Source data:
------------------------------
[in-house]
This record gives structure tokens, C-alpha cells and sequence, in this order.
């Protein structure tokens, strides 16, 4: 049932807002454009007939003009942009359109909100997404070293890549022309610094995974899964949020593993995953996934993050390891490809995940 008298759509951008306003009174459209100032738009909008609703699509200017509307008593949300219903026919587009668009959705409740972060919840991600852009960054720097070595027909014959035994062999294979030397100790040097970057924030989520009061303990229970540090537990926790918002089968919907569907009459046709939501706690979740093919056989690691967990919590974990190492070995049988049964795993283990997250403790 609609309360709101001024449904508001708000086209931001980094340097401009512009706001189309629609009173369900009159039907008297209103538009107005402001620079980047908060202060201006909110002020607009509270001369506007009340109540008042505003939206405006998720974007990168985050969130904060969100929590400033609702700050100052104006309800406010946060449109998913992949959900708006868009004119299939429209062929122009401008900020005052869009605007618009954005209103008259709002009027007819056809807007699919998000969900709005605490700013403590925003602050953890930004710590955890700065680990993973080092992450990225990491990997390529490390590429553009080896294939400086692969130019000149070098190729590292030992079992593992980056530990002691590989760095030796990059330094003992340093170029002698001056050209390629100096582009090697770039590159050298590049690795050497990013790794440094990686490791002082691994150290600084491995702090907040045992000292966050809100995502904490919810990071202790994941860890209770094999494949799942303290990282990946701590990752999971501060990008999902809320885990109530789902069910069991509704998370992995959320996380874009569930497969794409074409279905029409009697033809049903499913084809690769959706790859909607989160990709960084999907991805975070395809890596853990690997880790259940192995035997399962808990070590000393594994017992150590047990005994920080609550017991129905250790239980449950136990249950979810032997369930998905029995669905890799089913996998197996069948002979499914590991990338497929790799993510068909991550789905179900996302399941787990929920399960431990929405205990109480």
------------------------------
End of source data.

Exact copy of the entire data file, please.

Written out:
[in-house]
This record gives structure tokens, C-alpha cells and sequence, in this order.
């Protein structure tokens, strides 16, 4: 049932807002454009007939003009942009359109909100997404070293890549022309610094995974899964949020593993995953996934993050390891490809995940 008298759509951008306003009174459209100032738009909008609703699509200017509307008593949300219903026919587009668009959705409740972060919840991600852009960054720097070595027909014959035994062999294979030397100790040097970057924030989520009061303990229970540090537990926790918002089968919907569907009459046709939501706690979740093919056989690691967990919590974990190492070995049988049964795993283990997250403790 609609309360709101001024449904508001708000086209931001980094340097401009512009706001189309629609009173369900009159039907008297209103538009107005402001620079980047908060202060201006909110002020607009509270001369506007009340109540008042505003939206405006998720974007990168985050969130904060969100929590400033609702700050100052104006309800406010946060449109998913992949959900708006868009004119299939429209062929122009401008900020005052869009605007618009954005209103008259709002009027007819056809807007699919998000969900709005605490700013403590925003602050953890930004710590955890700065680990993973080092992450990225990491990997390529490390590429553009080896294939400086692969130019000149070098190729590292030992079992593992980056530990002691590989760095030796990059330094003992340093170029002698001056050209390629100096582009090697770039590159050298590049690795050497990013790794440094990686490791002082691994150290600084491995702090907040045992000292966050809100995502904490919810990071202790994941860890209770094999494949799942303290990282990946701590990752999971501060990008999902809320885990109530789902069910069991509704998370992995959320996380874009569930497969794409074409279905029409009697033809049903499913084809690769959706790859909607989160990709960084999907991805975070395809890596853990690997880790259940192995035997399962808990070590000393594994017992150590047990005994920080609550017991129905250790239980449950136990249950979810032997369930998905029995669905890799089913996998197996069948002979499914590991990338497929790799993510068909991550789905179900996302399941787990929920399960431990929405205990109480």